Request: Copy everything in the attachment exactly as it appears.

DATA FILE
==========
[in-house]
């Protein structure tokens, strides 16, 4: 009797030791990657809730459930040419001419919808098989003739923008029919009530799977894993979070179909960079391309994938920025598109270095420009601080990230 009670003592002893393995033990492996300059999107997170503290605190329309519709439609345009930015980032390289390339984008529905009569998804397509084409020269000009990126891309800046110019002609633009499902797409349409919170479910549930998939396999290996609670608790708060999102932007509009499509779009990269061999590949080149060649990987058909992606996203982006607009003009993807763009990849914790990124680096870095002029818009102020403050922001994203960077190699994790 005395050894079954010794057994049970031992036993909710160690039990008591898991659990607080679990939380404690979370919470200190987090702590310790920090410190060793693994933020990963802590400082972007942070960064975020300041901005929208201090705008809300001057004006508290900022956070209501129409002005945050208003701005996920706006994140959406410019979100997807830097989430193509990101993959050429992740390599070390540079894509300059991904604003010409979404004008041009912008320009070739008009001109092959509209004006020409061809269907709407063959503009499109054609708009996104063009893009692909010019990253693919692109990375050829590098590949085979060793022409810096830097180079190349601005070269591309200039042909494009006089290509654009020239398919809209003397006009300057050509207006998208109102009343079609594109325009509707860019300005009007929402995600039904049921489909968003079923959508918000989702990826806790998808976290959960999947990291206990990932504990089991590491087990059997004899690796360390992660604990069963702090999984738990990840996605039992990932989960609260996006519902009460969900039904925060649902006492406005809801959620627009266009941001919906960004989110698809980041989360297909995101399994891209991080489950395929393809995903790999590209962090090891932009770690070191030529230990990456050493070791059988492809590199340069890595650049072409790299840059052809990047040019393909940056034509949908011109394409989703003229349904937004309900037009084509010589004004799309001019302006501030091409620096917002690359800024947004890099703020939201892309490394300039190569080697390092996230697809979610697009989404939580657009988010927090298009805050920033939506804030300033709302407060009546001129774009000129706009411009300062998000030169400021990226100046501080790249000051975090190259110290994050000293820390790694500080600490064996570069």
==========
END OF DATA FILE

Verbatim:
[in-house]
């Protein structure tokens, strides 16, 4: 009797030791990657809730459930040419001419919808098989003739923008029919009530799977894993979070179909960079391309994938920025598109270095420009601080990230 009670003592002893393995033990492996300059999107997170503290605190329309519709439609345009930015980032390289390339984008529905009569998804397509084409020269000009990126891309800046110019002609633009499902797409349409919170479910549930998939396999290996609670608790708060999102932007509009499509779009990269061999590949080149060649990987058909992606996203982006607009003009993807763009990849914790990124680096870095002029818009102020403050922001994203960077190699994790 005395050894079954010794057994049970031992036993909710160690039990008591898991659990607080679990939380404690979370919470200190987090702590310790920090410190060793693994933020990963802590400082972007942070960064975020300041901005929208201090705008809300001057004006508290900022956070209501129409002005945050208003701005996920706006994140959406410019979100997807830097989430193509990101993959050429992740390599070390540079894509300059991904604003010409979404004008041009912008320009070739008009001109092959509209004006020409061809269907709407063959503009499109054609708009996104063009893009692909010019990253693919692109990375050829590098590949085979060793022409810096830097180079190349601005070269591309200039042909494009006089290509654009020239398919809209003397006009300057050509207006998208109102009343079609594109325009509707860019300005009007929402995600039904049921489909968003079923959508918000989702990826806790998808976290959960999947990291206990990932504990089991590491087990059997004899690796360390992660604990069963702090999984738990990840996605039992990932989960609260996006519902009460969900039904925060649902006492406005809801959620627009266009941001919906960004989110698809980041989360297909995101399994891209991080489950395929393809995903790999590209962090090891932009770690070191030529230990990456050493070791059988492809590199340069890595650049072409790299840059052809990047040019393909940056034509949908011109394409989703003229349904937004309900037009084509010589004004799309001019302006501030091409620096917002690359800024947004890099703020939201892309490394300039190569080697390092996230697809979610697009989404939580657009988010927090298009805050920033939506804030300033709302407060009546001129774009000129706009411009300062998000030169400021990226100046501080790249000051975090190259110290994050000293820390790694500080600490064996570069």